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A Woman in Arabia: The Writings of the Queen of the Desert (Penguin Classics) Paperback – August 11, 2015
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“A fascinating read . . . The story that emerges is thought-provoking. . . . Gertrude’s legacy makes easy parallels to the present, from world powers trying to determine the political shape of the Middle East to women’s struggles to be taken seriously by male colleagues. In A Woman in Arabia, she faces it all with humor, passion, and candor; even a century on, she’s a woman worth knowing.” —NPR.org
“[A] well-chosen selection from [the] letters and memoirs [of] one of the most remarkable figures of the late 19th and early 20th century . . . Bell might be regarded as the much happier, female equivalent of T. E. Lawrence, who knew and admired her.” —The Washington Post
“I hope this collection of Bell’s prose, more than the upcoming film by Werner Herzog, stirs up controversy about her time as an archaeologist and spy and spearhead of post-WWI British policy in the Middle East, the effects of which can still be felt today.” —Jonathan Sturgeon, Flavorwire’s “10 Must-Read Books for August”
“Luckily for those of us who are unfamiliar with Gertrude Bell, there comes A Woman in Arabia . . . a collection of Bell in her own words, helpfully annotated.” —The Daily Beast
“Bell’s letters . . . are as rich in ethnographic detail as any of the great nineteenth-century European travelogues, but chattier—devoid of the heroic rhetoric of T. E. Lawrence’s Seven Pillars of Wisdom. . . . [They] capture both her charisma and the intensely social character of her time in the Middle East. Like the State Department cables released by WikiLeaks in recent years, Bell’s archive of correspondence is a reminder of the daily disorder obscured by other political documents: maps, treaties, bulletins.” —The New Yorker
“A fascinating glimpse at [Bell’s] larger-than-life personality . . . Timely and timeless . . . The genius of this collection is letting Bell tell her story in her own words—just as her fiercely independent spirit would have wanted. Impossible to put down, the book reads a bit like a travelog, part humorous wit and part educational lecture, allowing the reader an in-depth look at the life of a true heroine and the time period she inhabited and conquered. . . . A must-have for every library.” —Library Journal, starred review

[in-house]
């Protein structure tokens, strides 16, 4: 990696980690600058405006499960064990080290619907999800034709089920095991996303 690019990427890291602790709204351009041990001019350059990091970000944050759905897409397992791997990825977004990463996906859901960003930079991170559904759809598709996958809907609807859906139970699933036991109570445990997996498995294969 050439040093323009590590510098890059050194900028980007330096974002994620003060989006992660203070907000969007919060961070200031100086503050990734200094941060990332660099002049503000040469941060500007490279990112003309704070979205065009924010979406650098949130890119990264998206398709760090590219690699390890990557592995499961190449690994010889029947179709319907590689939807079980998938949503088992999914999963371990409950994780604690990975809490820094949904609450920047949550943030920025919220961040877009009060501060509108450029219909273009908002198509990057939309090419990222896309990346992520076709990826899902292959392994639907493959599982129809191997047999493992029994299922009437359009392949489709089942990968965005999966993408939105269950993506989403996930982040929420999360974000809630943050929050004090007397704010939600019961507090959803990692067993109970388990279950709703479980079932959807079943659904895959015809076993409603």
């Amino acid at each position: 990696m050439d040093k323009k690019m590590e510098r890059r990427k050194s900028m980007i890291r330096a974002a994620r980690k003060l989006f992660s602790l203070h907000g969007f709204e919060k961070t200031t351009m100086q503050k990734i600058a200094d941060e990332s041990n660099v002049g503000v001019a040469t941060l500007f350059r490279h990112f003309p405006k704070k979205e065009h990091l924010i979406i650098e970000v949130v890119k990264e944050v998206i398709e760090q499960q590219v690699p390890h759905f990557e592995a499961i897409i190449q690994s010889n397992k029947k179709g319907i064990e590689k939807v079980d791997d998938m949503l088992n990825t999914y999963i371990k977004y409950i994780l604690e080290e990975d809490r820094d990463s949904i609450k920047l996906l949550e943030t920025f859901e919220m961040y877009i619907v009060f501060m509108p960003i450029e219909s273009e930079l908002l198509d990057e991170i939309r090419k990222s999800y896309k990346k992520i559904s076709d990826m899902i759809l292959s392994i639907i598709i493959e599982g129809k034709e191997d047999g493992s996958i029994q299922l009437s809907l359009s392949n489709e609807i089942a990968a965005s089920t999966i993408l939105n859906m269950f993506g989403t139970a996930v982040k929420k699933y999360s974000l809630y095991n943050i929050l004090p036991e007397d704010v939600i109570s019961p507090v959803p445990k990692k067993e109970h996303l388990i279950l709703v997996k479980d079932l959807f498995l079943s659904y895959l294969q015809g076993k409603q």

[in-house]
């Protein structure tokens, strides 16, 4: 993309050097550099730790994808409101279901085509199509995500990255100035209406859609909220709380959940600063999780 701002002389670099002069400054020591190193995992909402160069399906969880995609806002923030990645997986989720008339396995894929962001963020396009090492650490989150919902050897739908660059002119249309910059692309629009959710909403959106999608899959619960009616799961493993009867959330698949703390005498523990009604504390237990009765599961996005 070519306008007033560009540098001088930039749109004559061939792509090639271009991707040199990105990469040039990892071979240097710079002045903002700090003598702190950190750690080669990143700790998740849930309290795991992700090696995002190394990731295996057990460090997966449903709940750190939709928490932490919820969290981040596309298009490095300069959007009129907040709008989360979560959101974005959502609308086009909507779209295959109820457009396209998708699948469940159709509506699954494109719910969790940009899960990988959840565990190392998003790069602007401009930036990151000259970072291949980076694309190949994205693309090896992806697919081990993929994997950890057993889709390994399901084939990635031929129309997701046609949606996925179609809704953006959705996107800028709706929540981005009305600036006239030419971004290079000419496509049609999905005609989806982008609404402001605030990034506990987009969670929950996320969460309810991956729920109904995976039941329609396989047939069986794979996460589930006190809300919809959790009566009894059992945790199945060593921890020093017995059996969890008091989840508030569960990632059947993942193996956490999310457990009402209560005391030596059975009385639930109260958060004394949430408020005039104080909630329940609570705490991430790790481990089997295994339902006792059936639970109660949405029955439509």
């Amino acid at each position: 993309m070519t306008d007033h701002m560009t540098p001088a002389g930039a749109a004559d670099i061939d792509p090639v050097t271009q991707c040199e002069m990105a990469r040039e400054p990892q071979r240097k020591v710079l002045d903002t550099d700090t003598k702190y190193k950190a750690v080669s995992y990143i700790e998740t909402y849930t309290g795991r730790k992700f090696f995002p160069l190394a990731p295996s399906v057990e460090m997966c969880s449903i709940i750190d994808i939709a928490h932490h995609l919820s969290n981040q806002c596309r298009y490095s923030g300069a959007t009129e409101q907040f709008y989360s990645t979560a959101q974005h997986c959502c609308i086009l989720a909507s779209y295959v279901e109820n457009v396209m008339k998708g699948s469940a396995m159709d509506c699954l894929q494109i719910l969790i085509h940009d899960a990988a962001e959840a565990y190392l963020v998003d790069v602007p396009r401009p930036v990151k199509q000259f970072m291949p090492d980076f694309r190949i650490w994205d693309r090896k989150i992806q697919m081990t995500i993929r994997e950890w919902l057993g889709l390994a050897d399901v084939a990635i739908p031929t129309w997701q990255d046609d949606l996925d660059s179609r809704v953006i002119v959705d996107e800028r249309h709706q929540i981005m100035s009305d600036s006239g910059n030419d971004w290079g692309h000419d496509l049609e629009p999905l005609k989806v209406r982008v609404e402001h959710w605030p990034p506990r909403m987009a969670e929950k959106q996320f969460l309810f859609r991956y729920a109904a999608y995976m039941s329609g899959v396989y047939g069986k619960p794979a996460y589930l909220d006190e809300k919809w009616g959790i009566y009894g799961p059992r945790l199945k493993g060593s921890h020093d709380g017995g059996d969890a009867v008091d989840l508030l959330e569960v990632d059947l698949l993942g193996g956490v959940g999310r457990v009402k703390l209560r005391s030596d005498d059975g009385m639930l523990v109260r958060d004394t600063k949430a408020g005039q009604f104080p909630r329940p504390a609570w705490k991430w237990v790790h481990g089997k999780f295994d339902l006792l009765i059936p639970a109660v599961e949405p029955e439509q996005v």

“An impressive anthology . . . Howell brings the ‘female Lawrence of Arabia’ to life through judicious selections from Bell’s massive public writings and personal papers. . . . Bell comes across as a compassionate, erudite quasi-diplomat worthy of great admiration.” —Kirkus Reviews
“Tantalizing . . . Fascinating . . . Bell’s own words showcase . . . a personality and intellect that glittered like the sun-drenched Arabian sands. . . . Readers will accompany her on some of her most daring exploits. . . . This is a nifty little volume that illuminates a remarkable life.” —Publishers Weekly
“Her letters are exactly herself—eager, interested, almost excited. . . . She kept an everlasting freshness; or at least, however tired she was, she could always get up enough interest to match that of anyone who came to see her. I don’t think I ever met anyone more entirely civilized, in the sense of her width of intellectual sympathy.” —T. E. Lawrence
About the Author
Gertrude Bell (1868–1926) was one of the first women to be made a Commander of the British Empire. Her statesmanship paved the way for the creation of an independent Iraq.
Georgina Howell (editor) wrote the acclaimed biography Gertrude Bell: Queen of the Desert, Shaper of Nations.
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